Most dogs with geriatric vestibular disease are nursed at home. They need a warm, dry, well-padded bed and will temporarily require assistance with toileting.

Despite the initial acute and dramatic presentation, most dogs with geriatric vestibular disease recover completely or accommodate minor balance problems.

Recurrence is possible but uncommon.

Heart murmurs

Heart murmurs are quite common in older dogs, especially in small breeds.  They are due to problems with the valves between the chambers of the heart.

When we first hear a heart murmur at the annual checkup there may be no obvious signs of heart disease. Many dogs with a heart murmur will continue to lead a normal life for years and need no treatment.

As the heart deteriorates they develop congestive heart failure (CHF). When this occurs, medication and lifestyle changes help us manage the disease. Treatment must begin at the very first sign of CHF.

What is a Heart Murmur?

Valves within the heart open to allow the heart chamber to fill, then close to form a seal against back flow as the heart contracts. This ensures that all blood moves forward to supply the body with oxygen and nutrients.

We hear a heart murmur when these valves don’t close properly. Blood leaks “backwards” when the heart contracts. The murmur is heard with a stethoscope and is the noise made by the blood rushing back through the damaged valves, as the heart contracts.

The valve defect is usually due to a slight change in the shape of the valves. The cause of this in most cases is unknown, although there may be a hereditary component.

Eventually, as the backflow of blood increases, the heart has to work harder to ensure enough blood reaches the body. As the disease worsens inadequate blood reaches the vital organs and the dog cannot maintain a normal, active life.

How do I know when it’s time to begin treatment?

All cases of valvular disease eventually progress and require treatment.  Treatment begins when we notice any of these signs:

 

Early Signs; Advanced Signs; 
Coughing (usually a hacking cough) Pale gums
Shortness of breath, panting a lot Pot belly
Less willing to walk or play; stop midway Extreme reluctance to exercise
Loss of alertness Difficulty breathing
Reduced appetite Fainting
Weight loss

Contact us immediately if your dog is showing any of these signs. Some of the signs may be related to other issues, but in most dogs with a heart murmur these signs indicate that heart medications are necessary.

A chest X-ray or an ultrasound help us assess the extent of the heart failure and lung congestion.

Treatment Options

The first tier of treatment is a diuretic, or fluid pill, to reduce the fluid build-up in the lungs. Frusemide is often the first choice.  Other medications such as an ACE inhibitor to reduce blood pressure or Vetmedin to improve heart efficiency are added in depending on the individual.  A special reduced salt diet and a tailored exercise regime also benefit most dogs.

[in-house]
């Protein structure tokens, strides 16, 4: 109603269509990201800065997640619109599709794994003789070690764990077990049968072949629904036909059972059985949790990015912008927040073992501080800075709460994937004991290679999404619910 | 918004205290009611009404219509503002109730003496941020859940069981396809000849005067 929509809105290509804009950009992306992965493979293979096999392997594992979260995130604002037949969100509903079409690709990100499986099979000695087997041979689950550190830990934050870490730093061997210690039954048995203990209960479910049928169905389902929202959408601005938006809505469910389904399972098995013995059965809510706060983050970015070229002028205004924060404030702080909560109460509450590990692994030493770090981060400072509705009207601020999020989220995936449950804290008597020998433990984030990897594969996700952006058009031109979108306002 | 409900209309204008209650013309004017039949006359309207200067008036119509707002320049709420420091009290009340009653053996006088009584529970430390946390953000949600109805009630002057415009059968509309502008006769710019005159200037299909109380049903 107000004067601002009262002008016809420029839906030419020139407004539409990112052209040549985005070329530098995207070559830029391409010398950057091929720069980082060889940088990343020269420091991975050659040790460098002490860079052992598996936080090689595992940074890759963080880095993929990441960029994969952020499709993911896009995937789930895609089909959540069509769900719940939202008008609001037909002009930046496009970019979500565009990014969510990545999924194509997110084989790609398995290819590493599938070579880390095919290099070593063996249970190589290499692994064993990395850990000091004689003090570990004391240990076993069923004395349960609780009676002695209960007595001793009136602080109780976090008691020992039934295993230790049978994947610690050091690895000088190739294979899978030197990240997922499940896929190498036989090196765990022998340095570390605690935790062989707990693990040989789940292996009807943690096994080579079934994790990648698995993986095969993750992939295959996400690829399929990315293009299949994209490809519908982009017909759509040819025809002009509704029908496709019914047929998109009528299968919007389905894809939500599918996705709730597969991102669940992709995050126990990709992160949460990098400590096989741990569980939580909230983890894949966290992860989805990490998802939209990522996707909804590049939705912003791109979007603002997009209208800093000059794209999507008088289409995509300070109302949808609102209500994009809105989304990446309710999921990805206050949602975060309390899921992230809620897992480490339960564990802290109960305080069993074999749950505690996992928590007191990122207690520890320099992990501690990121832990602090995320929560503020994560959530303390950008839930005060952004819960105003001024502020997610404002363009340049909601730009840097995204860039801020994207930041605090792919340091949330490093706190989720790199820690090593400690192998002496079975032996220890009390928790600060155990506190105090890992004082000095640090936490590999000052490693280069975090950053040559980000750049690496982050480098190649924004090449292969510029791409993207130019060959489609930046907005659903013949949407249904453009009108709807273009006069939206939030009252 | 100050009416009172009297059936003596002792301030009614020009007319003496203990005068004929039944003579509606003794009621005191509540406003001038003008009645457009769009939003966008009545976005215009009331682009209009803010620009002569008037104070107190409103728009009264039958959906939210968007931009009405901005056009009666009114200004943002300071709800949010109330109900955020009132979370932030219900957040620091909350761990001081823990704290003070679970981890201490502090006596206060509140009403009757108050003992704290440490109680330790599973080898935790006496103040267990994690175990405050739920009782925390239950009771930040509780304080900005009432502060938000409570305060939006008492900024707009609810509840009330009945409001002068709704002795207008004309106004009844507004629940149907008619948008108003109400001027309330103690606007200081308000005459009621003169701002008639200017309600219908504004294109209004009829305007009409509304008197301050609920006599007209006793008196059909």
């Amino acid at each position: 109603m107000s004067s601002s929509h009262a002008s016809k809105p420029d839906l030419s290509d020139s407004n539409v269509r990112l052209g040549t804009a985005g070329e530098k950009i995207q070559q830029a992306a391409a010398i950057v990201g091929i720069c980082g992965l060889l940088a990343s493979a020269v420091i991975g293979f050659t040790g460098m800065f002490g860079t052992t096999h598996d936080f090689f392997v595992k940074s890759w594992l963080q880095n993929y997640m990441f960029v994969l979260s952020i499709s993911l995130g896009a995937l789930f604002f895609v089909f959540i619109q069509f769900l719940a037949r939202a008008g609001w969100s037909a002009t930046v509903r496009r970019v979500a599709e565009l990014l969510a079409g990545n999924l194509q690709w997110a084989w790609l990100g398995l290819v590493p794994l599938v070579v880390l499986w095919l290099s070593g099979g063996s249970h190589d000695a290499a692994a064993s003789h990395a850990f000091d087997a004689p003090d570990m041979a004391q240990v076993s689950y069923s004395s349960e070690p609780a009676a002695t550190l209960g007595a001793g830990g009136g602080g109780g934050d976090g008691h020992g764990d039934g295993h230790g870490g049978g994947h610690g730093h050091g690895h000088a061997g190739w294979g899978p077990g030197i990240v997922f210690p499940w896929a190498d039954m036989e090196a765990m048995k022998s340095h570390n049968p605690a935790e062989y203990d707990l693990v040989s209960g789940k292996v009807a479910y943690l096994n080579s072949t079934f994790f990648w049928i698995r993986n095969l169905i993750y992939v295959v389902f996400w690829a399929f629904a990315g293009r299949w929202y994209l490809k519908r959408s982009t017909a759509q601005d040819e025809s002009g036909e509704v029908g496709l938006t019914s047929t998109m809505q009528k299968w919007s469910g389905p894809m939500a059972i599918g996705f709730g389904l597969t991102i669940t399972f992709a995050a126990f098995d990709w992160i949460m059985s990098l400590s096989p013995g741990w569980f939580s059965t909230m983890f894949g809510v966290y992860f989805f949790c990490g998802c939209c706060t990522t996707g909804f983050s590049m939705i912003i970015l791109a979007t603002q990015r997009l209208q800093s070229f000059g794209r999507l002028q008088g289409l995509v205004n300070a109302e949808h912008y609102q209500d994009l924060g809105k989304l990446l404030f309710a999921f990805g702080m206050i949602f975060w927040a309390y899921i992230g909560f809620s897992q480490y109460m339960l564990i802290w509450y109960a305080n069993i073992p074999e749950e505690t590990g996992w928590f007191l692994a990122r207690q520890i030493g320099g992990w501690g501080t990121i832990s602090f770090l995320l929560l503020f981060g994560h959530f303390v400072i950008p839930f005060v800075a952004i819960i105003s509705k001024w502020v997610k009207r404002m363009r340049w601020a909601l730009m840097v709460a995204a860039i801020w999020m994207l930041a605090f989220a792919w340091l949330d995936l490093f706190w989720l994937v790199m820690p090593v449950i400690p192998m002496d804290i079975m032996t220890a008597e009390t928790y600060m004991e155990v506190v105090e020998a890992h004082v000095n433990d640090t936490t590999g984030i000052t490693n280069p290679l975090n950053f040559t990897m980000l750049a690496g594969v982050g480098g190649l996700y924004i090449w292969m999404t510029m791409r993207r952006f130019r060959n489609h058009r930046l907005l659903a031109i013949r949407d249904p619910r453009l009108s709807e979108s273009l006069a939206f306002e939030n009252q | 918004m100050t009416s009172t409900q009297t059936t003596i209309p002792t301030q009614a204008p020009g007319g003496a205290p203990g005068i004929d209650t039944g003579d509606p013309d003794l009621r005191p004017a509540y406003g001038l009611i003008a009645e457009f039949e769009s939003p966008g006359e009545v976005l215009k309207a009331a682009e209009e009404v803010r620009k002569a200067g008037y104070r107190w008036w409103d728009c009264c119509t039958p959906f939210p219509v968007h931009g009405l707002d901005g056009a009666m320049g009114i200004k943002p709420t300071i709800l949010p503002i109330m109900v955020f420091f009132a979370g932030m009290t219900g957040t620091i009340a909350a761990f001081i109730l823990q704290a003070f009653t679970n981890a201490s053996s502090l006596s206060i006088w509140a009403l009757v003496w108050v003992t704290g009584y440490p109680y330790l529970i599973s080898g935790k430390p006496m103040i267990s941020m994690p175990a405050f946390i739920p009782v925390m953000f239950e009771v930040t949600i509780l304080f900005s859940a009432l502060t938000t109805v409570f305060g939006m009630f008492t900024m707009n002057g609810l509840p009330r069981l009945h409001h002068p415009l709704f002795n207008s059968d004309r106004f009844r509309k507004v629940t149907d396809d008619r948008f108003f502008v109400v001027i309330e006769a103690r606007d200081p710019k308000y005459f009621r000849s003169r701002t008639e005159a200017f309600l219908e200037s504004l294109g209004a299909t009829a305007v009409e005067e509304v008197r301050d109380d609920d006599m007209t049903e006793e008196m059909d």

Congestive heart failure is not curable, but we maintain most dogs’ quality of life on a combination of these medications.

Hip screening with PennHIP

Animation of compress, distraction and extension xraysDr Helen is now certified to PennHIP screen dogs for hip dysplasia. Penn HIP screening identifies pups that are likely to develop hip dysplasia from as early as 16 weeks of age.  It is much more accurate than the old Hip Dysplasia Scheme.

Breeders of large breeds, like Labradors and German shepherds, and working dogs, like guide dogs, use PennHIP scoring for predicting which dogs will develop hip dysplasia . They can then choose their breeding stock based on accurate and precise information.

Canine Hip Dysplasia (CHD) is an inherited disease which causes stiffness and pain and cripples dogs later in life. Breeding dogs with low PennHIP scores reduces the incidence of it in the breed population.

PennHIP screening includes three separate X-rays of the hips taken under a general anaesthetic by a certified PennHIP veterinarian. The X-rays are sent to the University of Pennsylvania who assess the amount of laxity in the hip joint and detect any arthritic changes.

The University of Pennsylvania issues a ranking based on the amount of hip laxity and the dog’s breed. A lower Distraction Index (DI) indicates that the hips are tight and selecting breeding dogs with a low DI will improve hips in that breed within a few generations.

If we identify a higher DI or signs of hip dysplasia we can advise owners on strategies to minimise the pain and progression of the disease. Affected dogs should be desexed to reduce the chance of passing the risk on.

Arthritis in Dogs

What Is Arthritis?
Arthritis is a painful inflammation of the joints. Older and overweight dogs risk developing arthritis, but larger breeds of dogs often develop arthritis at younger ages.

Long-term wear and tear of the joints, trauma, or joint abnormalities such as hip or elbow dysplasia and cruciate ligament disease cause arthritis. Infectious and immune mediated arthritis are much less common.

Arthritis erodes the cartilage of the joint, reduces and thins joint fluid, and causes bony tissue to grow around the joint.

How do I know if my pet has arthritis?

Watch out for:

  • reluctance to walk, lagging behind or giving up half-way home
  • reluctance to climb stairs, jump or play
  • lameness or hobbling
  • stiffness
  • difficulty rising from a resting position
  • licking joints

What can I do to help my pet?

Ramps make stairs or the climb into the car less challenging.

Warmth eases stiff joints. Keep arthritic pets inside in colder weather, and provide your dog with a warm coat, a well-insulated kennel and well-padded bed with a heat pad.

Keep and eye on your dog’s weight. Extra kilograms put unnecessary strain on joints. Talk to us about the best weight reduction plan if your dog is overweight.